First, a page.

Life-expectancy gap: 18-year difference between these two ZIP codes

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ST. LOUIS, Mo.- When it comes to the COVID-19 pandemic, Dr. Jason Purnell with Health Equity Works at Washington University says the African American community was ripe for this particular virus.

He says that’s because of the ways in which resources are not equitably distributed through a region like St. Louis and other metro regions like it.

He explained to FOX2Now that there are a number of factors for the death disparity. He says among them are the fact that African Americans are over-represented in what are now being called essential jobs.

Also, he said there is a long legacy of residential segregation in places like St. Louis, less access to affordable housing, less access to quality housing, more crowding in housing, and less of an ability to isolate and quarantine.

Dr. Purnell has been looking at health disparities for many years. He was the principal investigators on Health Equity Work’s 2014 For the Sake for All report.

One of the big findings from that report was that there is an 18 year gap in life expectancy between those born in the 63106 ZIP Code in North St. Louis and the 63105 ZIP Code in Clayton.

“That is as much time as it takes for a child to be born and graduate from high school as a difference in life expectancy,” explained Purnell.

He said there is a chance those numbers changed slightly over the years but still shows a troubling issue. He said it’s clear it is not the fault of the child born in that ZIP code.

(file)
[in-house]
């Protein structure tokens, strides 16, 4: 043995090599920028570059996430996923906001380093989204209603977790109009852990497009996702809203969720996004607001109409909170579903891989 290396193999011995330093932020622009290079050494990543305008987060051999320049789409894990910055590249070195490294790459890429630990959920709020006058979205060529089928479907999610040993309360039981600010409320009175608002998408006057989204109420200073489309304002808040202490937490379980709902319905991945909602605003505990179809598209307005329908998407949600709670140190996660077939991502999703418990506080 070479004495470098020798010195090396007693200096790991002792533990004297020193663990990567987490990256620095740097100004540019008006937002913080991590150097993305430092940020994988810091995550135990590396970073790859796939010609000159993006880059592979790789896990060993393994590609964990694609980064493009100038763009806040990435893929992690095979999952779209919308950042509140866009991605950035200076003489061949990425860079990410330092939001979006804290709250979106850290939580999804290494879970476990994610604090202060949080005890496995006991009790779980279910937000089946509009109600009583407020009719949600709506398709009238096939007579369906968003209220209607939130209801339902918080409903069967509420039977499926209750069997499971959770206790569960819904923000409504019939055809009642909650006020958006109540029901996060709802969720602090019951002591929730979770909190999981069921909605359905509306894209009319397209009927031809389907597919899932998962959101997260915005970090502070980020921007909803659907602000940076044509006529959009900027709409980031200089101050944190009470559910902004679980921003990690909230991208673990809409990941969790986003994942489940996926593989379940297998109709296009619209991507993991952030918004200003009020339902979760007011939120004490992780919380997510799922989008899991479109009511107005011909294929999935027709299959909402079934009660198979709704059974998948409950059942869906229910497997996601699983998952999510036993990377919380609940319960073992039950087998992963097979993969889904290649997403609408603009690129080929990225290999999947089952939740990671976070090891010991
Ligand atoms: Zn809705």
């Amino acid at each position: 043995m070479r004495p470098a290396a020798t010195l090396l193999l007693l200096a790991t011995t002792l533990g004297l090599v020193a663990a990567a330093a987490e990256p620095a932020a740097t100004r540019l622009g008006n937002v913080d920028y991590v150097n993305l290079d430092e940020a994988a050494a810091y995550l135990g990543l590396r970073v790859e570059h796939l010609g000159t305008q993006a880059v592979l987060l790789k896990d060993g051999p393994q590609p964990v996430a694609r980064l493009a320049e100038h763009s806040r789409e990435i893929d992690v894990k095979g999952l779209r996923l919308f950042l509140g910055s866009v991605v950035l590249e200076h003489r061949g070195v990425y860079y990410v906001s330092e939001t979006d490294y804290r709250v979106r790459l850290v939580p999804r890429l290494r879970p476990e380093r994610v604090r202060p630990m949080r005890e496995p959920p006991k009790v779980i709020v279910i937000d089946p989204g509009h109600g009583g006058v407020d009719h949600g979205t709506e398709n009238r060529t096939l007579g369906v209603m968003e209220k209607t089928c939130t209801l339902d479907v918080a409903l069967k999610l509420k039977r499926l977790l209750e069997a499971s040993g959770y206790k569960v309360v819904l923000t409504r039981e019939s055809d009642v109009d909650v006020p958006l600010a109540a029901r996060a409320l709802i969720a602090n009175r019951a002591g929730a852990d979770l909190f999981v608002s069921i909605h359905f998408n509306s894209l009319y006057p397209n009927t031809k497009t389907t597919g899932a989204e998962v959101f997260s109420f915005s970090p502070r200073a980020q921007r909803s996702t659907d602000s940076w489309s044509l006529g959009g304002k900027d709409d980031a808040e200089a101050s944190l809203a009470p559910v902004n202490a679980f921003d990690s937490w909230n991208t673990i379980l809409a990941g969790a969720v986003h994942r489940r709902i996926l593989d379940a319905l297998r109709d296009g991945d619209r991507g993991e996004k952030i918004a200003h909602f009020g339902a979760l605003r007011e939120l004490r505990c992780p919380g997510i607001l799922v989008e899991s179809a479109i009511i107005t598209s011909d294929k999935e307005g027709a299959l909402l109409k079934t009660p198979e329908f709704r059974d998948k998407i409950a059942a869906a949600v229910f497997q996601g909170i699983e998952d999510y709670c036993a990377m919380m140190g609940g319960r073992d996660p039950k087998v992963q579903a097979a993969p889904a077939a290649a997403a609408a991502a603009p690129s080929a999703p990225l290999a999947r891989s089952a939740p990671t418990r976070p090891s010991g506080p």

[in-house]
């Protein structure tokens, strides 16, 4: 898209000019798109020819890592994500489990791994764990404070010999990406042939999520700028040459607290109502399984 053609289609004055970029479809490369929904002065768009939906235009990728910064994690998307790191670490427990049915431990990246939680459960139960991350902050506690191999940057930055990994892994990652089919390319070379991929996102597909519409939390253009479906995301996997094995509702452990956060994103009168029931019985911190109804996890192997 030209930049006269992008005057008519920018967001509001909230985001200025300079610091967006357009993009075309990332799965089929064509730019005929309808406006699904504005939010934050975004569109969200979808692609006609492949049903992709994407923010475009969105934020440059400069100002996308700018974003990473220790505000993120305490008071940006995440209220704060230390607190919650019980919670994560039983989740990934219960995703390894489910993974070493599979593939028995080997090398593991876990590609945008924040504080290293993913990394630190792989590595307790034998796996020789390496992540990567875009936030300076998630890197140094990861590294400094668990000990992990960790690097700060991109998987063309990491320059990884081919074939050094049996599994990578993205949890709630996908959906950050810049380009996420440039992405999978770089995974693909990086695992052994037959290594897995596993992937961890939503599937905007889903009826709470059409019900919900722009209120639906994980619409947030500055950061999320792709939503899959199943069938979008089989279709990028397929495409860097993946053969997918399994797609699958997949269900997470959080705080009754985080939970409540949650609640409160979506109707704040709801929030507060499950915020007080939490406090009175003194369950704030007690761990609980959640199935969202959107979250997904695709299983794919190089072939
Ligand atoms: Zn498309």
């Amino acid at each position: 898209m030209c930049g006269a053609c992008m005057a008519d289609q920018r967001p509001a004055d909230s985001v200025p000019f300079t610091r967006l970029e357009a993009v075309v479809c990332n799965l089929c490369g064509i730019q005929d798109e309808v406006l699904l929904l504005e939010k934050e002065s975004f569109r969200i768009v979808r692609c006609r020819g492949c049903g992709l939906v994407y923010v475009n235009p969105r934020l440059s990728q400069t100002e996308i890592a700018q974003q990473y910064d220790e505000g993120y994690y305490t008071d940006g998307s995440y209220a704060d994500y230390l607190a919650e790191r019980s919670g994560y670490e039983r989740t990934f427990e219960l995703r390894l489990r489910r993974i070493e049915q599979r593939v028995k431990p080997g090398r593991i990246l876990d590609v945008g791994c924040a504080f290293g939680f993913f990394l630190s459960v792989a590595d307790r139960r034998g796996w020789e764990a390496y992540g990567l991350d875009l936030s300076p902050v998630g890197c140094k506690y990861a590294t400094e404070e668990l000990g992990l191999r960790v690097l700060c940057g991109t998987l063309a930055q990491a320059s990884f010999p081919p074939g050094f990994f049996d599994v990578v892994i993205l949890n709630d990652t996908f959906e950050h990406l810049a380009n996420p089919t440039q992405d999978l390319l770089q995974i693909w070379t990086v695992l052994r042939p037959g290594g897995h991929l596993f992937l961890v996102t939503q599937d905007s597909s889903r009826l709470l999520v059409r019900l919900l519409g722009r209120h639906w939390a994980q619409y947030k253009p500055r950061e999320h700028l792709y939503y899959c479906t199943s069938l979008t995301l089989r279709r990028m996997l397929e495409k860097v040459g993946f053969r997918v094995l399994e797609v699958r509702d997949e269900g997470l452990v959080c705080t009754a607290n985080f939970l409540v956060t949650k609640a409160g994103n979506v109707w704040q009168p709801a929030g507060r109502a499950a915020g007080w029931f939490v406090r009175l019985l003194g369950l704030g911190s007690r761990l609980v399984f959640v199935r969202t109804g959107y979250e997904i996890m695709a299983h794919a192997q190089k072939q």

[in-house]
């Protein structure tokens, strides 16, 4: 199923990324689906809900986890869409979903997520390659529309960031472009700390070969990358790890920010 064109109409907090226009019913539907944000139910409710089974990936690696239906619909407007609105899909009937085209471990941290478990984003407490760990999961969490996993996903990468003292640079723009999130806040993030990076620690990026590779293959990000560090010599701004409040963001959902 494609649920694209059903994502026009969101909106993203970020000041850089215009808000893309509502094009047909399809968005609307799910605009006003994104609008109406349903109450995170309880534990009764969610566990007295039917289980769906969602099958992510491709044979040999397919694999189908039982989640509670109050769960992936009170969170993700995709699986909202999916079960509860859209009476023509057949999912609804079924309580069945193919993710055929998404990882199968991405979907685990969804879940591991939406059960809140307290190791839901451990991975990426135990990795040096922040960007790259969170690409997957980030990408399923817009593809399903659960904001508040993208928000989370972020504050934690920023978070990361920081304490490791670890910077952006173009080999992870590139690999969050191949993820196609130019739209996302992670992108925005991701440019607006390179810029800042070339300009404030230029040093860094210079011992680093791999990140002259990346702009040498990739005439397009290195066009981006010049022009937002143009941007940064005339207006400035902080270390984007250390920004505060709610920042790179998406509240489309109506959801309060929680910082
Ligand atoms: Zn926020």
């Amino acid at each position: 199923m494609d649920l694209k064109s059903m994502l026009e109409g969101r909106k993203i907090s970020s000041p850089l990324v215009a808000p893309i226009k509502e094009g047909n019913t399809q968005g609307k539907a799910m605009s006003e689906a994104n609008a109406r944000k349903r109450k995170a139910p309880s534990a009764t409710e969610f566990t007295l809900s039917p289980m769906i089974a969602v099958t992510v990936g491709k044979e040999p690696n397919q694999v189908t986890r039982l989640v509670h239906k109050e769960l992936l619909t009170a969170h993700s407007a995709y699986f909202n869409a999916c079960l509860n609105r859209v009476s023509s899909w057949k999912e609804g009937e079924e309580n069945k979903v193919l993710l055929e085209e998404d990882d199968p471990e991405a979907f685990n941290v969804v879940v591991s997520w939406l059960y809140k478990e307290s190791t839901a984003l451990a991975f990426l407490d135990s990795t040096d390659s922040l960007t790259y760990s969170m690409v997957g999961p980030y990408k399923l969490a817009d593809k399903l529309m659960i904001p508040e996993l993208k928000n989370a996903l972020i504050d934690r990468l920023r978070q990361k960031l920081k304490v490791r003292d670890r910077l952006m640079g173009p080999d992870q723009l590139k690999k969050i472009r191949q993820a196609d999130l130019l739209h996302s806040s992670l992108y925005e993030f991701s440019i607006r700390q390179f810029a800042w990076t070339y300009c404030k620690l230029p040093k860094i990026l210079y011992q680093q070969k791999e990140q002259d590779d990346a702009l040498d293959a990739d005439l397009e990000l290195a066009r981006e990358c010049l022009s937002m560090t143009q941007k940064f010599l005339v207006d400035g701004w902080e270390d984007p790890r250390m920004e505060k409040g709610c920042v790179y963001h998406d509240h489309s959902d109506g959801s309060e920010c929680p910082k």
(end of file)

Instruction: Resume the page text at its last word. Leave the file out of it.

Dr. Purnell says, “I think St. Louis has been slow to implement a lot of those changes even though a lot of us have been working hard for the past 6 years”

Purnell said some of the roadblocks were that the report came out months before the Michael Brown shooting and the unrest in Ferguson.

“I think there was a lot of rush to get back to normal rather than to address some of the root causes of the unrest and the reason for people’s frustration,” said Purnell.

He says the region has made more progress in awareness of what he calls the social determinants of health and less progress on action.

Purnell said there has been some progress though. He cited the expansion of school-based health care centers as one.

While Purnell doesn’t expect there will be change overnight.

“This is decades, over a century of conscious policy choices that have excluded African Americans from opportunity. At nearly every turn, every avenue of opportunity has been foreclosed,” said Purnell.

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